But there is still some real-life talk. Among us is the mayor of a small town in California. The mayors meet, grin, talk in a corner quietly about the problems that they share and those they don't.
Where and what to plant? -- Olive trees do not flourish if they are planted in the midst of heavy rain. And it has - thank God!! - been raining, in a land where drought has been all too constant a visitor. So it is agreed that we will plant just ten trees, a minyan, the symbol of community, and return again when the earth is not so muddy, to plant hundreds.
And we also plant a time capsule. From the Palestinian villagers and their Jewish visitors we gather slips of paper on which each has written a prayer, a blessing, a hope. We reverently place them in the earth beneath the newly planted olives, as Jeremiah once buried in a pottery jar a deed of redemption of the land, just as it seemed to be forever lost.
Our prayers are for redemption of our peoples and the land both peoples love.
One more planting visit that we undertook In Israel, a few years ago some forests have been torched, probably by Palestinian arsonists. Here too we bring our concern, our commitment, to the future of both families of Abraham. We plant the trees that say a Jewish state must flourish free alongside the Palestinian state.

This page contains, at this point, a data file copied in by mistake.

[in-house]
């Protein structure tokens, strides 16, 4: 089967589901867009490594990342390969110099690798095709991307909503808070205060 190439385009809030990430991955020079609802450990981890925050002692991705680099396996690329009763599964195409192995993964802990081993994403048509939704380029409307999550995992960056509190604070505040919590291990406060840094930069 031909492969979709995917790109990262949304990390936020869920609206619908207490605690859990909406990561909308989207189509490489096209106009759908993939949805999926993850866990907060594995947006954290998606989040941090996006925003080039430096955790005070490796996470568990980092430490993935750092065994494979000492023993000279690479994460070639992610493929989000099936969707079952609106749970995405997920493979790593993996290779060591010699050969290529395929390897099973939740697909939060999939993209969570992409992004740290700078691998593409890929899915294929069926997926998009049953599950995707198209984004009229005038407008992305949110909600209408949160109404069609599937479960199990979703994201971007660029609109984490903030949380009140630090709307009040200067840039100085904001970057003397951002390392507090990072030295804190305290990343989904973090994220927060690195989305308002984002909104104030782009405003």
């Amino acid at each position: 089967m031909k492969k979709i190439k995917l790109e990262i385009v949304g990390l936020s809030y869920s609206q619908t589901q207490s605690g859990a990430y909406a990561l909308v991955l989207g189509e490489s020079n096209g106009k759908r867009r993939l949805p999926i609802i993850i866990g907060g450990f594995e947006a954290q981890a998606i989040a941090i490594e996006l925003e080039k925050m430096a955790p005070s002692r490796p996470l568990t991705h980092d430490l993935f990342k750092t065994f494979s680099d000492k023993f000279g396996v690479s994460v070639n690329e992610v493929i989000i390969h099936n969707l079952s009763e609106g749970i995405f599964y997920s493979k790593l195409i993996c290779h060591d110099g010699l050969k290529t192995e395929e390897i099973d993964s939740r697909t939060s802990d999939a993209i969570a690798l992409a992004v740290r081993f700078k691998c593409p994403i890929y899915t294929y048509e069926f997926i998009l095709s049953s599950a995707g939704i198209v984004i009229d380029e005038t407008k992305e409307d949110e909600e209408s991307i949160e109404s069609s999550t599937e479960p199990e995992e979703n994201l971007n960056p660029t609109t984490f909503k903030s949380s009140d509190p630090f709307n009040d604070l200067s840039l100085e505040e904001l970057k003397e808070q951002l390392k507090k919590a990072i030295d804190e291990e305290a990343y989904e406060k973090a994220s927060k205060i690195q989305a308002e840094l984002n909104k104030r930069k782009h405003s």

Between the earthy acts of digging, planting, we have gathered to learn. We meet with activists of peace and human-rights groups, a spectrum of opinion as broad and colorful as the rainbow that had blessed our work. We turn our attention to the future.
Our visit has been fruitful. We have learned from our brother and sister Israelis, as well as from our Palestinian cousins, how Rabbis for Human Rights and their co-workers need our support to keep struggling, without violence, for justice and for Judaism. The fruits of their work hold the seeds of hope to ensure the renewal of the soul as well as the body of the Jewish state, to renew the vision of a Zion that is redeemed through righteousness.
Those seeds of hope are what we must be planting now as we return to America and Europe the seeds of peace, the roots of compassion.
Rabbi Brian Walt is the spiritual leader of Mishkan Shalom, a Reconstructionist congregation in Philadelphia, and the coordinator of the newly forming Rabbis for Human Rights/ North America. Rabbi Arthur Waskow is director of The Shalom Center, a network of American Jews who draw on Jewish wisdom toward healing the world, and is the author of Godwrestling -- Round 2 and editor of Torah of the Earth.
Rabbi Arthur Waskow, Director
The Shalom Center http://www.shalomctr.org/ is a North American network committed to draw on Jewish wisdom, old and new, in order to pursue peace, justice, and the healing of the earth.